TEMPT­ING TAPAS AT NEW HE­SPELER BAR,

Waterloo Region Record - - NIGHT LIFE - Alex Bielak As­sess­ing food, at­mos­phere, ser­vice and prices. Din­ing Out restau­rant re­views are based on anony­mous vis­its to the es­tab­lish­ments. Restau­rants do not pay for any por­tion of the re­viewer’s meal. Alex Bielak can be reached at www.twit­ter.com/ale

I had no par­tic­u­lar ex­pec­ta­tions when book­ing a quiet ta­ble at The Ag­ing Oak. The voice at the end of the phone sug­gested they’d al­lo­cate us a booth. Ar­riv­ing at 6 p.m. on a Thurs­day, we were the only din­ers in what their slightly-clunky web­site an­nounces as an “El­e­gant Wine & Whiskey Tapas Bar.” With its small frontage on He­speler’s main drag, the restau­rant’s seat­ing is lim­ited: 10 at the bar and an­other 20 at ta­bles, in­clud­ing the sin­gle, cosy booth from which we were able to sur­vey ev­ery­thing. Gleam­ing oak floors, and a large stone bar and wall, the lat­ter punc­tu­ated by al­coves hold­ing can­dles, give an im­pres­sion of age, even though they are the re­sult of the ren­o­va­tion un­der­taken last sum­mer, when the Oak took over from its short-lived pre­de­ces­sor, the Naked Oys­ter. It’s a calm space, and Jerry Strader, the most wel­com­ing owner, also the sole server for the night, as­sured us we had the ta­ble as long as we wanted it, his goal be­ing to en­cour­age pa­trons to re­lax. One can ap­pre­ci­ate this as in some es­tab­lish­ments the diner is of­ten a “cover” rather than a “guest.”

Be­fore or­der­ing, we pe­rused the six-sec­tion drinks menu: Mr. Strader, a whisk(e)y, bour­bon and wine en­thu­si­ast, reg­u­larly brings in care­fully-re­searched finds from all over the world. We opted for wine, se­lect­ing first a Woodbridge Chardon­nay from Cal­i­for­nia and then the 2014 Jack Rab­bit Red (both $11 for 6 oz.), a fruity Caber­net Franc-Mer­lot blend from The Hare, a newish Ni­a­gara win­ery.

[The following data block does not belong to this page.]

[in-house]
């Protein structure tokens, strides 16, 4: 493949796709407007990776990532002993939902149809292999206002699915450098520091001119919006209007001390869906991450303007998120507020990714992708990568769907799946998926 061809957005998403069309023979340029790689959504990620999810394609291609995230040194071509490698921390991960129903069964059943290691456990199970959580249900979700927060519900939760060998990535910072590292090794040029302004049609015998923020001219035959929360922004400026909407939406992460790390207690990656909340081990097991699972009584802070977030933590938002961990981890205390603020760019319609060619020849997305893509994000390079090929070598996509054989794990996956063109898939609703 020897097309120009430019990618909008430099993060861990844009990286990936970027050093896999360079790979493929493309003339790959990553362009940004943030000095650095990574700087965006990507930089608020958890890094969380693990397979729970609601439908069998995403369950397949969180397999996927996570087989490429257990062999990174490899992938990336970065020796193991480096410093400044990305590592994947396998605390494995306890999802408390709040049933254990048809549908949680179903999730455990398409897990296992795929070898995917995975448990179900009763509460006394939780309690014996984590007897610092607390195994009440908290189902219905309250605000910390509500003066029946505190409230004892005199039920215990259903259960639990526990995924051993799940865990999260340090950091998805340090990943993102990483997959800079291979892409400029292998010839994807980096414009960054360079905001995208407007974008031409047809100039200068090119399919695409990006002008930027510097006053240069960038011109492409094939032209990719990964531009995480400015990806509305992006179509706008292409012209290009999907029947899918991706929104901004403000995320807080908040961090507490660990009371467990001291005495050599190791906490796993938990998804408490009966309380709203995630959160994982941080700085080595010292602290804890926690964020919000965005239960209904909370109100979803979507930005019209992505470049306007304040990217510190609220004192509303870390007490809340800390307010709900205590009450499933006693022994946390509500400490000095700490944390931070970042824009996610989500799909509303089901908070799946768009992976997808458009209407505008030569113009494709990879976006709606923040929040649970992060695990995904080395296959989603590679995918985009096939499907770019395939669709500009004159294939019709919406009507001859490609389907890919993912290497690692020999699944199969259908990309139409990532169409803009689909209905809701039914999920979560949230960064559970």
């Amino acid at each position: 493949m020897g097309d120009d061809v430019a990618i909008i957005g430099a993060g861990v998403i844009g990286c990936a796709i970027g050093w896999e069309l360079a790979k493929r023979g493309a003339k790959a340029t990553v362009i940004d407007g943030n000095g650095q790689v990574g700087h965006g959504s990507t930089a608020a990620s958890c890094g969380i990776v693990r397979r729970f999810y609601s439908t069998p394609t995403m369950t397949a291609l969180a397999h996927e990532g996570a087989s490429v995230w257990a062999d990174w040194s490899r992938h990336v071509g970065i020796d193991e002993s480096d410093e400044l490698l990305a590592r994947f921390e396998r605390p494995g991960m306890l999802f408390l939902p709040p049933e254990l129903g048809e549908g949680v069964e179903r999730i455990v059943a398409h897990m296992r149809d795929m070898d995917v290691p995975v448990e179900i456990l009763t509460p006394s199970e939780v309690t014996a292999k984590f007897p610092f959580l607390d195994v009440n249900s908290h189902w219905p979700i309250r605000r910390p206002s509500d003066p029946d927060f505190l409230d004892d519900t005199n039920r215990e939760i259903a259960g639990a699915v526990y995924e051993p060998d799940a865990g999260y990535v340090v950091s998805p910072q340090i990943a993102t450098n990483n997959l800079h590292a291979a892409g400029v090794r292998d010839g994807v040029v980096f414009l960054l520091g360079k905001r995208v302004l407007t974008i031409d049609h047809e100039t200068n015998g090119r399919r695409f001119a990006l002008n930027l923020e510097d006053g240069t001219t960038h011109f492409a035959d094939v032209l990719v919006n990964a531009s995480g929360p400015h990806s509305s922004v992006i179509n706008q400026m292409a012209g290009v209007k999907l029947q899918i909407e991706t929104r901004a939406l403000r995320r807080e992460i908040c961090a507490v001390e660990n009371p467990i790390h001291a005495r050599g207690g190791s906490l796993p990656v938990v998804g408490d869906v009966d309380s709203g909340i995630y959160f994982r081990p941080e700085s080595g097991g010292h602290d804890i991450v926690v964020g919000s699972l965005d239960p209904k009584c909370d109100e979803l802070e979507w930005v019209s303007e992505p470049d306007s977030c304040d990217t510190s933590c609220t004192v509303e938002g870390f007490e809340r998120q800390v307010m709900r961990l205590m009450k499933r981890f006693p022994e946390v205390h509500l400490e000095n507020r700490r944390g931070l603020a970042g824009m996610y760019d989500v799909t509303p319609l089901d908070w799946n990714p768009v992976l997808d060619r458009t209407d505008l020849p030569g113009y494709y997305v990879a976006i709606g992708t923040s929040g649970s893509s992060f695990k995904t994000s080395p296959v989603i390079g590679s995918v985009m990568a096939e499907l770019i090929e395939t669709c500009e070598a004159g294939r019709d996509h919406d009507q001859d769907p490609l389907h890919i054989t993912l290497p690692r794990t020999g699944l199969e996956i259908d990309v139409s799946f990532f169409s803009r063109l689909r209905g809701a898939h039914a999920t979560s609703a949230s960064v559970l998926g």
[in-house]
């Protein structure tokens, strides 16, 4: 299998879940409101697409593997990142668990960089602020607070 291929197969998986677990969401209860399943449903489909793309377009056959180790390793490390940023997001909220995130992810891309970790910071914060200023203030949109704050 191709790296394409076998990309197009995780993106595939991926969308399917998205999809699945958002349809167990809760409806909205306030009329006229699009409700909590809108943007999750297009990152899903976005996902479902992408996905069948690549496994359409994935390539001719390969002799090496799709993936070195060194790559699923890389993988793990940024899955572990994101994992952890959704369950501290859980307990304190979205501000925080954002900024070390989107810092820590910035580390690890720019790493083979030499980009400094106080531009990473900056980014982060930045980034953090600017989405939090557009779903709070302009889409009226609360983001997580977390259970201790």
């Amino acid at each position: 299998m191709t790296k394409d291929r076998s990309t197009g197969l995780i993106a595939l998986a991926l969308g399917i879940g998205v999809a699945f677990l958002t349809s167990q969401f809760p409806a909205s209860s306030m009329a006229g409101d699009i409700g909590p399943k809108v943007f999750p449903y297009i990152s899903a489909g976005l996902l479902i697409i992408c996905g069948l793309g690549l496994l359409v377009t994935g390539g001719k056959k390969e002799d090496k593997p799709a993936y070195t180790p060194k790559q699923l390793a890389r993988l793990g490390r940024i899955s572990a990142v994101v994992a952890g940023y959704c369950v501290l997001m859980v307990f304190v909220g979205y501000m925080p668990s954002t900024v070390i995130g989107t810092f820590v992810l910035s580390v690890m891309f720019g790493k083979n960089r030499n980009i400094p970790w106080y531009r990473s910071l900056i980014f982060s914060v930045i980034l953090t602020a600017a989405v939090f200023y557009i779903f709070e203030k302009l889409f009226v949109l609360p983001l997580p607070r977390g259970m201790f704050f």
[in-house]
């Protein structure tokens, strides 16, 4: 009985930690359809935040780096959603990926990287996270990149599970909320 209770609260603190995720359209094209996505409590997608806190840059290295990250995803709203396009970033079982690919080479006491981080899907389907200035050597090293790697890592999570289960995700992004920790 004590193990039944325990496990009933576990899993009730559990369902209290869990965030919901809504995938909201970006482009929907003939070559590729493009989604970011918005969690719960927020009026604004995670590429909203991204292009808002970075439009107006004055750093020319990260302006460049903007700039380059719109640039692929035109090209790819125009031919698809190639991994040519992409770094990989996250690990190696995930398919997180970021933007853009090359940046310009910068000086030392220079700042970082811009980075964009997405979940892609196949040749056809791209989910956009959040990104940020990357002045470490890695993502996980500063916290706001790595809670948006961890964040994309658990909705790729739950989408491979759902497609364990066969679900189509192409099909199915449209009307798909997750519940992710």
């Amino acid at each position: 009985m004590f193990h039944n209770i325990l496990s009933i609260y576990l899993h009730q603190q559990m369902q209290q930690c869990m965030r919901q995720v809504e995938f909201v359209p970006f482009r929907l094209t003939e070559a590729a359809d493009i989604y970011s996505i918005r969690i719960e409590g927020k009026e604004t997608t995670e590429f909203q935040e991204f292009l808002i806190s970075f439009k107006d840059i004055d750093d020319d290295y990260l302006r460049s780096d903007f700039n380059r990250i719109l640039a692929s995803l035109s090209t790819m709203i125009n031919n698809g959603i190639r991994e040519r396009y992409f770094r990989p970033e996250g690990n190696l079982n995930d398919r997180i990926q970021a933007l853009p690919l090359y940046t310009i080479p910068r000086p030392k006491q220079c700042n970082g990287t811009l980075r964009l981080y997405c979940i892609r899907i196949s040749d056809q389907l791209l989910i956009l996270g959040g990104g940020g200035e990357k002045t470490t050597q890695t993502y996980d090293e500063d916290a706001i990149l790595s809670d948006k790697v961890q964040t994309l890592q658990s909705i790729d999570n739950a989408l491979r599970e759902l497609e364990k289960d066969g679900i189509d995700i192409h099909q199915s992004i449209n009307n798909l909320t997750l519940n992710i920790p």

Many items on the menu, in­clud­ing the meat and cheese boards, are priced by unit to suit var­i­ous party sizes, some­thing more restau­rants should do. It was sug­gested we share sev­eral dishes, and un­less we spec­i­fied they’d ar­rive as the kitchen saw fit: We be­gan with a first-class 12-hour Braised Beef Shor­trib ($15) fin­ished in a con­vec­tion oven to give the meat a pleas­ing crust. It came with a good demi-glace fin­ished with horse­rad­ish, small heir­loom car­rots, a scat­ter of pea sprouts and two rel­a­tively un­der­whelm­ing purées, truf­fled sweet pea and lentil-cele­riac.

Bay Scal­lop Tacos ($12 for a dou­ble serv­ing) came on fresh soft shells held up­right on a stain­less steel fan­fold. Ten small mol­lusks, atop cab­bage slaw and av­o­cado aioli, were driz­zled with cilantro vinai­grette for a pleas­ant bite. Fresh pea sprouts again pro­vided crunch.

Wild Mush­room Es­car­got Dip ($14) was tasty, fea­tur­ing crem­ini, oys­ter and shiitake mush­rooms in a white wine cream re­duc­tion with Parmi­giano-Reg­giano and fresh basil, and fresh, warmed bread and home­made herbed cros­tini for dip­ping.

Not quite suf­fi­ciently-suf­ficed, we or­dered the Peach and Pro­sciutto ver­sion ($13) of

sev­eral flat­breads on of­fer. It was the dish of the evening. The peaches were thinly sliced, but held up quite well to be­ing cooked, while the flat­bread was crispy, flavour­ful and de­li­cious. The pro­sciutto top­ping was gen­er­ous, and some Ca­jun gra­nola added sub­tle con­trast­ing tex­ture, but not par­tic­u­larly flavour.

The mat­ter of us­ing non­lo­cal (or­ganic Cal­i­for­nian) peaches aside, I asked Chef Ryan Col­ley whether a driz­zle of bal­samic might have been a good ad­di­tion.

He said he’d con­sid­ered it, but felt it would de­tract from the dish by over­whelm­ing din­ers’ senses. On re­flec­tion I con­curred: his dishes were well thought out, not over-sea­soned, and with lay­ers of com­ple­men­tary flavour.

Only a sin­gle Daily Dessert ($8) was of­fered, so we shared the straw­berry-rhubarb cheese­cake crisp with an­other gra­nola, and

whip­ping cream flavoured with just a hint of cof­fee liqueur. It was en­tirely sat­is­fy­ing, and an ob­ject les­son in re­straint: of­fer a sin­gle, good, freshly-pre­pared dessert rather than a raft of lesser ones.

With more pa­trons trick­ling in, and the call of “we’re up” com­ing from the kitchen with in­creased fre­quency, we de­clined the sug­ges­tion of capping the evening off with an Ap­ple­wood smoked whisky. Oc­ca­sion­ally, one is agree­ably-sur­prised in the restau­rant re­view business. This was one of those times: we de­parted suf­ficed, and promis­ing to re­turn.

1 fork: fair 2 forks:good 3 forks: ex­cel­lent 4 forks: out­stand­ing

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